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Massage Treatment for General or Sports Injuries and Post-Surgery Care

Rehabilitation after an injury or an operation is often a long and tiring process.

If you have sustained a sports, surgical or general injury to a muscle, tendon, ligament, joint or bursa, remedial massage provides an important therapeutic addition to other treatments.

Goals of injury treatment at
ToThePoint Massage

sports injury to the thigh / legInjury to the leg

At ToThePoint Massage, we specialize in sports and general muscular injuries of all kinds. Barbara holds both a Diploma in Sports Injuries and is trained in Decongestive Lymphatic Therapy.

Our aim when treating injuries is not only to support your body's  recovery, but also to stop a vicious cycle of compensatory reactions further down the track.

If you do not look after your (sports) injury as soon as possible, your body has to find ways to work around the injury and compensate by redistributing the strain to non-injured areas. Ignoring your problems usually leads to more widespread, chronic problems which inevitably take longer to treat.

If you are taking pain killers we want to help you get off them as soon as possible. Pain killers and anti-inflammatory drugs (NSAIDs) can cause serious side effects and can also damage your liver and kidneys if overused.

Effects of Remedial Massage Therapy

By massaging the muscles, tendons, and ligaments around an injured area, blood flow is stimulated. This increase in blood supply accelerates the entire recovery process, helping with the formation of new tissue and reducing painful scar tissue.

It is always advisable to start massage therapy very early to reduce the chances of poor healing or future complications.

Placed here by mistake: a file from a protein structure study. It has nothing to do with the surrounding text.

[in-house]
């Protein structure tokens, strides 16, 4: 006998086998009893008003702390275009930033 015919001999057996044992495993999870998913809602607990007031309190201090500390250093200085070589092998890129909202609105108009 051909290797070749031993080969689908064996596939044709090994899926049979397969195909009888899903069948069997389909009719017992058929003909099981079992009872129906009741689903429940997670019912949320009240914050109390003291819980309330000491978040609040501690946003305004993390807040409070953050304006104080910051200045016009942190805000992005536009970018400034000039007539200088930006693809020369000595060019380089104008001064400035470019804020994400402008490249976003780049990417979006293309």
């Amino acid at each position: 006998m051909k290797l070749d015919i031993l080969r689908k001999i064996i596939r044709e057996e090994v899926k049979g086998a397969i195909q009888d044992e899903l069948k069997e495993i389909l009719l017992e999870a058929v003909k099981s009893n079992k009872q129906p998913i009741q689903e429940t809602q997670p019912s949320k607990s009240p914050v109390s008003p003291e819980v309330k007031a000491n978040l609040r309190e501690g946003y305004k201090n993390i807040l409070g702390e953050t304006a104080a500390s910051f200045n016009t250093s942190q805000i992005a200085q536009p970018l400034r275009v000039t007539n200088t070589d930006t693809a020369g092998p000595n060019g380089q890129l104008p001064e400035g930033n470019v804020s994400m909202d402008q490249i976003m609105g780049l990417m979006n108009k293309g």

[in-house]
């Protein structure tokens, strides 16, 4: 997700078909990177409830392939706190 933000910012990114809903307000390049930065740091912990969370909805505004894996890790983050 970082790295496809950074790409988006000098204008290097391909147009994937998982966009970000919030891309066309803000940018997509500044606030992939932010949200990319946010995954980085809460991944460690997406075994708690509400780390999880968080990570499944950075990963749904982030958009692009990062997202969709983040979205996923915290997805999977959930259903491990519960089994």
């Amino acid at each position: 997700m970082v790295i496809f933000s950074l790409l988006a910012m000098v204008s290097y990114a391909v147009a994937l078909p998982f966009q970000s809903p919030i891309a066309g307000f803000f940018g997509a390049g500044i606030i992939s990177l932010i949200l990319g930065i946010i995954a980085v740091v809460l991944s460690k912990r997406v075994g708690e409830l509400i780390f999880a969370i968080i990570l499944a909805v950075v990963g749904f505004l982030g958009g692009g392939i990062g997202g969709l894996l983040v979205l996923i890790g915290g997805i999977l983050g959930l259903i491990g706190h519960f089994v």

Post-injury and post-surgery remedial massage also encourages natural lymphatic drainage, which carries waste products away from the tissues back toward the heart.

The sum of these collective processes ultimately leads to a speedier relief of discomfort to a more comprehensive recovery for the whole body.

Every injury can negatively affect some muscles in your body. When you have a whiplash, for example, your neck muscles suffer. When you break a bone the attached tendons and muscles are affected.

Your body often compensates by employing the non-injured muscles of the opposite side. When this happens, overload occurs.

Even wearing braces, slings etc. can lead to muscular pain, imbalance, and stiffness.

Injury Prevention is better than Cure

Once you have had an injury it can never be undone, and sooner or later in your life you will feel the consequences either in the injured area or another part of your body.

Therefore, we advise continuing massage therapy for some weeks or months after an injury in order to prevent re-injury.

Regular sports massage sessions can help to anticipate and guard against preventable injuries before they occur.

Injured man

Differentiation between acute and chronic sports injuries

Acute sports injuries

Acute sports injuries usually come from a direct impact to your body incurred while taking part in sporting activities.

This usually occurs in the form of a collision with another person, or with some item of sporting equipment.


An acute injury can also happen when a structure of your body is suddenly overstretched or compressed, as happens in the case of falling during a game or the impact of lifting too heavy a weight.

Chronic sports injuries

Chronic sport injuries are often so-called "overuse injuries".
Overuse injuries
have two possible causes:

- The problem can lie outside your body which means the injury is caused by unsuitable or wrongly used equipment, incorrect or poor shoes or training surfaces.

- The cause can also come from inside your body. For example, you can have a poor posture, structural imbalances (leg length differences), muscular imbalances, weak or inflexible bodily structures or old injuries.

Important Information

Massage therapists do not diagnose injuries or any other medical condition. Please see your physiotherapist or general practitioner if you need a diagnosis.

Further Readings


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